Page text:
As part of a project that I am working on I need to either find or develop coding conventions and best practices for developing JSF. So far a Google search for such has been largely unsuccessful. Are there any industry recognized coding conventions and best practices for JSF and if so, where can I find them? [ April 10, 2006: Message edited by: Linda Walters ]
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Wow, that's a doozy of a question. I don't know of any official standards and any that may be out there I'd question. More or less JSF is JSP's and Java code. So most coding standards should fall into the same realm as coding up JSP's and your typical Java coding conventions.
As far as JSF specific methods, it would be interesting to see who comes up with what. I've read both Core JSF and JSF In Action and neither get too heavy into "this should be done this way" which seems fairly typical for any Java API/Framework. There are always 10 ways to do the exact same thing and 10 people will swear by 10 completely different methodologies. It's the nature of the beast I suppose.
I have my own views on how certain things should be done, but they are by no means standards worthy, mostly because it's just preference. For example, I try to have as little markup in the JSP even if that means more java code in the backing bean. Other people adhere to less Java code and more markup.
This thread should be interesting. Be sure and let us know if you find anything else.
Joined: Feb 08, 2005
Here are my two cents worth:
keep HTML code within JSF tags (<f:verbatim> , that will make it easy to move blocks of JSF stuff to include files and recycle later
master panelGrid and panelGroup, understand the usage of row and column styles and classes
adding to the previous post, dynamic panels with rows rendered based on a flag will require a dynamic list of stylesClasses so you'll need a method for that that returns a string list of styles names. Obviously a poorly sincronized code will lead to unexpected visual results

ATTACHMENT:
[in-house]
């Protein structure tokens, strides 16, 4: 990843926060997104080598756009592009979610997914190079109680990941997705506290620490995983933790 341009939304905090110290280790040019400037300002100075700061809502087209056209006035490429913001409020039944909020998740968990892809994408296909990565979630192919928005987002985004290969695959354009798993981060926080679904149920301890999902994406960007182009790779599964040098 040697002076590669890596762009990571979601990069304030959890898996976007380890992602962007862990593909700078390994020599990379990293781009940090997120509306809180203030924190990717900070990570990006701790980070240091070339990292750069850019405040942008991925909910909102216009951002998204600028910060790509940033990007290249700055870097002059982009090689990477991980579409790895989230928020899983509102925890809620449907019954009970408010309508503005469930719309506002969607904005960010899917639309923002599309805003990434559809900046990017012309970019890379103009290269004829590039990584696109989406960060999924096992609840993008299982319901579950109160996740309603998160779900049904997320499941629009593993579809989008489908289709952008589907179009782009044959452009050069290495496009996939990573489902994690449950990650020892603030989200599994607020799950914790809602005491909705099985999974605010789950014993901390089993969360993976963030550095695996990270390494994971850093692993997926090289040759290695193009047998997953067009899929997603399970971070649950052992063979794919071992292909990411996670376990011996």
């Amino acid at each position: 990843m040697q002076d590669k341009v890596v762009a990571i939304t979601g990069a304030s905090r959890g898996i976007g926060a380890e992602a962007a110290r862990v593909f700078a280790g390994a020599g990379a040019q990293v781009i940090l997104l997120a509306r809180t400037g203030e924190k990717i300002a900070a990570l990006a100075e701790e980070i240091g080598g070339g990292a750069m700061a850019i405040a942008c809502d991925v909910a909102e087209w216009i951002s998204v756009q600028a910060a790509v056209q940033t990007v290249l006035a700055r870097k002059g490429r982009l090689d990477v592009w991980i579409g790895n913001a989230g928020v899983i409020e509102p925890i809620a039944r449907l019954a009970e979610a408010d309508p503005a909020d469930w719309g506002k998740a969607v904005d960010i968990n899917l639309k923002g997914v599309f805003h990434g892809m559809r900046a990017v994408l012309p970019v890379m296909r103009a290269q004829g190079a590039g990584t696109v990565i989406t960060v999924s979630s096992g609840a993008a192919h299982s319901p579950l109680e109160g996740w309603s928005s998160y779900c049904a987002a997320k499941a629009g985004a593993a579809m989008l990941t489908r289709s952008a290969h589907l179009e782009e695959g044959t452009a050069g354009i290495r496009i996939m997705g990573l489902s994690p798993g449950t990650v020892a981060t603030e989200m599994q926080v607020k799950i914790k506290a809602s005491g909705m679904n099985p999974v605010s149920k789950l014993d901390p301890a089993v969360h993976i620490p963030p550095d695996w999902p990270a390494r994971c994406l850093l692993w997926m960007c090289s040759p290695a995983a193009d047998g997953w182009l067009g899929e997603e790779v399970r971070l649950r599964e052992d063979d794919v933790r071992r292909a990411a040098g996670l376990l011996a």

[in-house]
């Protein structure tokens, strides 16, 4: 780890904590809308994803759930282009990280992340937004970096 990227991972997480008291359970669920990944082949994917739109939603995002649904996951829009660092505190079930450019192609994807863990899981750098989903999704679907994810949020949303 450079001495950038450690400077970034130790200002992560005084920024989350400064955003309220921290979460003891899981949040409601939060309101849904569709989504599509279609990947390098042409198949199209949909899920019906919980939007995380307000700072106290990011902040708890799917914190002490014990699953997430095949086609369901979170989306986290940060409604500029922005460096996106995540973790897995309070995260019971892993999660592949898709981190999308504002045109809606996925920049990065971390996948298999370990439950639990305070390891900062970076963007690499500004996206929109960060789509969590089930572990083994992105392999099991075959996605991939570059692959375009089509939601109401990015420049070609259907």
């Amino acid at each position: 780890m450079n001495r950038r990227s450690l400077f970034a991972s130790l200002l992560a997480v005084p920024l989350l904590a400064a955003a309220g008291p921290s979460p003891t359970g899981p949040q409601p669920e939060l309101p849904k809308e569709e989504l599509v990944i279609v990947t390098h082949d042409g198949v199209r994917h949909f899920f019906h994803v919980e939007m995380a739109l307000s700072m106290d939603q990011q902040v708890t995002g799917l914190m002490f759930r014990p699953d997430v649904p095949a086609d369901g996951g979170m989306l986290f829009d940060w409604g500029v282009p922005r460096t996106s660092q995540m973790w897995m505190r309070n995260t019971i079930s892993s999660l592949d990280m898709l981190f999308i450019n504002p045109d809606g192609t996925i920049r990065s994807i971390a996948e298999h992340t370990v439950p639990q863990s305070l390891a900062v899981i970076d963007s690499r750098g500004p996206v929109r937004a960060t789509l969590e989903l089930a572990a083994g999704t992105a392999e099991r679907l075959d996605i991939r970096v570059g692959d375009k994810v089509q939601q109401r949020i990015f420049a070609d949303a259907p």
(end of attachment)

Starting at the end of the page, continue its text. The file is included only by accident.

beware convert errors from objects to element values and back, gets tricky, look at the issues with selectOneMenus in this thread
I test the program with JUnit and the managed bean+input data to the getters and setters of the items on the view
I test the view with a dummy bean for input validation and conversion, just to make sure all works (lists, options, I/O), see above beware convert errors. JSF is just too lengthy to build and deploy and too full of gotchas as you start to work with it. Test every single tag and make sure you undertand it before building this huge page full of JasperExceptions or who knows what else. Also see point 3 on styleClasses.
put the two previous points together and pray
careful with the redirect flag in the navigation rule and user reload of the page, it can trick you. I've moved mostly to a redirect setting, but the default (at least MyEclipse's editor default) is no redirect.